When Simone Barlaam enters a room, the first things that you can notice are the height, about 6.2", the swimmer-like, broad shoulders, and the open smile. Simone, 18, dreams of participating in the Paralympics in Tokyo 2020 and there is a good chance that he can do it. This swimming champion was born with one leg shorter than the other but he likes to describe himself in this terms: "I'm a normal guy with a passion out of the ordinary."
Quando Simone Barlaam entra in una stanza a colpirti sono l’altezza, oltre un metro e novanta, le spalle larghe da nuotatore e il sorriso aperto. Simone, 18 anni, sogna di partecipare alle paraolimpiadi di Tokyo e ci sono buone possibilità che ce la faccia. Questo campione di nuoto è nato con un arto più corto dell’altro ma lui si descrive così: “Sono un ragazzo normale con una passione fuori dall’ordinario”.
In "Roman Holidays" Gregory Peck plays the role of an American reporter who falls in love with a European princess (Audrey Hepburn)
Living the Italian Dream: Part 3. How is Italy treating male Americans who decide to relocate? Three men share their takes on la dolce vita: Rick decided to move back to the US when he became a father, John could move to Italy only after he retired and Bruce never left after having arrived by chance as a student. But behind their decisions, there is always a form of love...
When you hear the story of Elena Favilli and how she got to publish her series of books Good Night Stories for Rebel Girls, two things come to your mind: first, she might as well be featured in one of these best-sellers dedicated to strong female role models, secondly, everybody, even boys, should get to know and appreciate the fearless women portrayed in these books, a literary phenomenon that over three years has been translated into 48 languages (the Chinese version will be released soon) and sold about 4 million copies.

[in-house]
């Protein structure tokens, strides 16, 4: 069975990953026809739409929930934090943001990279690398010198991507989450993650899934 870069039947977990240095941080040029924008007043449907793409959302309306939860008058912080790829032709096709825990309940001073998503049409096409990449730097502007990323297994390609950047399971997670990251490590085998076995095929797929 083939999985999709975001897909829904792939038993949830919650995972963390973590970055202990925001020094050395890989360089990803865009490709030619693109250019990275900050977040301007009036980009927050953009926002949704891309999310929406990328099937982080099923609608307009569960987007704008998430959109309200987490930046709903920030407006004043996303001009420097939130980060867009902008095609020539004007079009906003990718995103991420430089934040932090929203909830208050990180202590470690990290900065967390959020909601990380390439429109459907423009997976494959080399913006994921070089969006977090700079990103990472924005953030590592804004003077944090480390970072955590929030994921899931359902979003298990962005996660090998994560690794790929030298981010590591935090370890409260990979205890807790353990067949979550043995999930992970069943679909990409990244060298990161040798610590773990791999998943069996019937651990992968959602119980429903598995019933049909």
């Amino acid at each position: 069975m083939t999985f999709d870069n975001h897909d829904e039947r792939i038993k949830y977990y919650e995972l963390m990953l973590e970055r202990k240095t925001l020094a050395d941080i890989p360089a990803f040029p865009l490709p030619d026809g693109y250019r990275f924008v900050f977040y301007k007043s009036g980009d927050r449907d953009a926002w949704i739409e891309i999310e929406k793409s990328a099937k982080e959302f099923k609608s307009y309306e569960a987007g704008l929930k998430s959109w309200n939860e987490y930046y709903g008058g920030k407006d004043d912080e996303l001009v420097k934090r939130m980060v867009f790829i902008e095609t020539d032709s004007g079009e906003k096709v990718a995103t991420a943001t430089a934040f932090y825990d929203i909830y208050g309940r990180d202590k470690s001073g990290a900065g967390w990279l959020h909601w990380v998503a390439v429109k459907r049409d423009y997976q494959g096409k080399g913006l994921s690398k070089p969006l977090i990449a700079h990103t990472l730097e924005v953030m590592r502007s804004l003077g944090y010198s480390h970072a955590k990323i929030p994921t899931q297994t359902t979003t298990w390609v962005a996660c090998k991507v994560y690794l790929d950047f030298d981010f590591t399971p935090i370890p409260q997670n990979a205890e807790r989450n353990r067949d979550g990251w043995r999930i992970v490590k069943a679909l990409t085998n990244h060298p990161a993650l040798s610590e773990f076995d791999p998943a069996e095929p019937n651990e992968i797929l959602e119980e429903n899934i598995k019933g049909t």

"Mozzarella Mamma" Trisha Thomas (Credit: Nicolee Drake)
Living the Italian Dream - Part II. After hearing from Americans who moved to Italy as retirees, we talked with expats who have lived in the country for over two decades: Trisha, who is raising three children in Rome while trying to become "a good Italian mamma," and Alexandra, who moved to Florence to study the Renaissance and stayed for her Italian husband and "the quality of life." Part III next week will feature the stories of three men and their love affair with la Dolce Vita.
According to Peter Stastny, director of the documentary "Redemption Blues," redemption “is reaching out for something that you cannot reach, but at least you make the effort,” while music, in particular playing with other Jewish musicians in New York, is that personal “place where you can move forward in a Jewish way even if you are not religious.” In his movie, presented yesterday at NYU Casa Italiana Zerilli Marimo’, Stastny explores what redemption means for the last survivors of the Holocaust. Often people who belong to the second generation, like him, feel the weight of that tragedy, the Shoah, but might spend their life with parents or relatives who never wanted to talk about what happened, like the director’s mother.
Living the Italian Dream - Part I. Many Americans are fond of Italy and Italian culture to the point that some of them decide to move to Il Bel Paese. It can happen at any stage in life. Lisa Condie and Valencia Wolf sold their belongings and embrace the sweet Italian lifestyle after retirement. This is the first part of a series dedicated to American expats. Next week, we will tell you the story of Americans who have been living in Italy for over 20 years.
For a decade, the Consulate general has organized this annual public reading to remember the about 3000 people who were forced to leave Italy often among indifference. We asked people and authorities who attended the commemoration why it is important to remember. “Not to repeat” was the common response. Yet the fear of the “others” and indifference seem still present beyond the rhetoric.
“They think it’s easy to make a cut or a hole. But it’s not true,” Fontana (1899–1968) said once. “You have no idea how much stuff I throw away.” The Argentinian-Italian artist famous for his “holes” (buchi) first and from 1958 for his “cuts” (tagli) is in the spotlight in New York thanks to two major events, a retrospective at the MET Breuer and an exhibition at the Italian Cultural Institute.
View of Sambuca in Sicily (Simon Padovani | Shutterstock)
The possibility of buying a house in the scenic Sicilian town of Sambuca for about $1 made headlines in many outlets, from CNN Travel, which broke the news, to The New York Post and The Guardian. Within 48 hours of the story being spread, local officials have been inundated with tens of thousands of inquiries from people hoping to buy their piece of rural Italy. But what is it like living there as an outsider? We talked with journalist Paola Caridi who moved there in 2008 after 12 years in the Middle East.